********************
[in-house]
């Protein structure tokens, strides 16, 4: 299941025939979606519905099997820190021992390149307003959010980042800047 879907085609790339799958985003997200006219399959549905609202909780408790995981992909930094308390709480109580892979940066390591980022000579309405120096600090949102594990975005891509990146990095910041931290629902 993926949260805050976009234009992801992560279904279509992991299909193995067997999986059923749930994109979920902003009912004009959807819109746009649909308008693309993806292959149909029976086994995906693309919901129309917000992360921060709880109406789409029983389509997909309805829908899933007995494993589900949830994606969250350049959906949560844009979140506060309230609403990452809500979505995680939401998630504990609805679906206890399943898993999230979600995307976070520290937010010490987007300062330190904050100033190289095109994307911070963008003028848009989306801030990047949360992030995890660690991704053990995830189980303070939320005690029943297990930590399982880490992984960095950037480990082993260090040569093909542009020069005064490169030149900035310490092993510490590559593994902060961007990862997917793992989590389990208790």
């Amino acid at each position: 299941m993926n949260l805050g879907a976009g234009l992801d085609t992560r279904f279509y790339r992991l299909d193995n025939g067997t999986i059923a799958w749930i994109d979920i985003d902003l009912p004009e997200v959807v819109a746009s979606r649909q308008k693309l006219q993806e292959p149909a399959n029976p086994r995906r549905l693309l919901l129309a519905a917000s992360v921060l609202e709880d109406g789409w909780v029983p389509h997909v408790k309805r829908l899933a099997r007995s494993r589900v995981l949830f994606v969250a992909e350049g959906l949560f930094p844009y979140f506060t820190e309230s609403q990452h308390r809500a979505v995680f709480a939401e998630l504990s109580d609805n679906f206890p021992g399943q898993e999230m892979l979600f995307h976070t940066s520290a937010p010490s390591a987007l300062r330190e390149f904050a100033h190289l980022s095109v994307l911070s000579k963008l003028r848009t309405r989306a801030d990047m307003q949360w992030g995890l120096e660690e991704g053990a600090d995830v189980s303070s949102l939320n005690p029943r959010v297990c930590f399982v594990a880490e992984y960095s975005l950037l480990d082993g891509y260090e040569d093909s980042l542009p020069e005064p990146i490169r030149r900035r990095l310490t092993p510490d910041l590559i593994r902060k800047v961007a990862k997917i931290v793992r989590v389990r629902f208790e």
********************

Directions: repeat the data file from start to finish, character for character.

[in-house]
């Protein structure tokens, strides 16, 4: 299941025939979606519905099997820190021992390149307003959010980042800047 879907085609790339799958985003997200006219399959549905609202909780408790995981992909930094308390709480109580892979940066390591980022000579309405120096600090949102594990975005891509990146990095910041931290629902 993926949260805050976009234009992801992560279904279509992991299909193995067997999986059923749930994109979920902003009912004009959807819109746009649909308008693309993806292959149909029976086994995906693309919901129309917000992360921060709880109406789409029983389509997909309805829908899933007995494993589900949830994606969250350049959906949560844009979140506060309230609403990452809500979505995680939401998630504990609805679906206890399943898993999230979600995307976070520290937010010490987007300062330190904050100033190289095109994307911070963008003028848009989306801030990047949360992030995890660690991704053990995830189980303070939320005690029943297990930590399982880490992984960095950037480990082993260090040569093909542009020069005064490169030149900035310490092993510490590559593994902060961007990862997917793992989590389990208790």
């Amino acid at each position: 299941m993926n949260l805050g879907a976009g234009l992801d085609t992560r279904f279509y790339r992991l299909d193995n025939g067997t999986i059923a799958w749930i994109d979920i985003d902003l009912p004009e997200v959807v819109a746009s979606r649909q308008k693309l006219q993806e292959p149909a399959n029976p086994r995906r549905l693309l919901l129309a519905a917000s992360v921060l609202e709880d109406g789409w909780v029983p389509h997909v408790k309805r829908l899933a099997r007995s494993r589900v995981l949830f994606v969250a992909e350049g959906l949560f930094p844009y979140f506060t820190e309230s609403q990452h308390r809500a979505v995680f709480a939401e998630l504990s109580d609805n679906f206890p021992g399943q898993e999230m892979l979600f995307h976070t940066s520290a937010p010490s390591a987007l300062r330190e390149f904050a100033h190289l980022s095109v994307l911070s000579k963008l003028r848009t309405r989306a801030d990047m307003q949360w992030g995890l120096e660690e991704g053990a600090d995830v189980s303070s949102l939320n005690p029943r959010v297990c930590f399982v594990a880490e992984y960095s975005l950037l480990d082993g891509y260090e040569d093909s980042l542009p020069e005064p990146i490169r030149r900035r990095l310490t092993p510490d910041l590559i593994r902060k800047v961007a990862k997917i931290v793992r989590v389990r629902f208790e």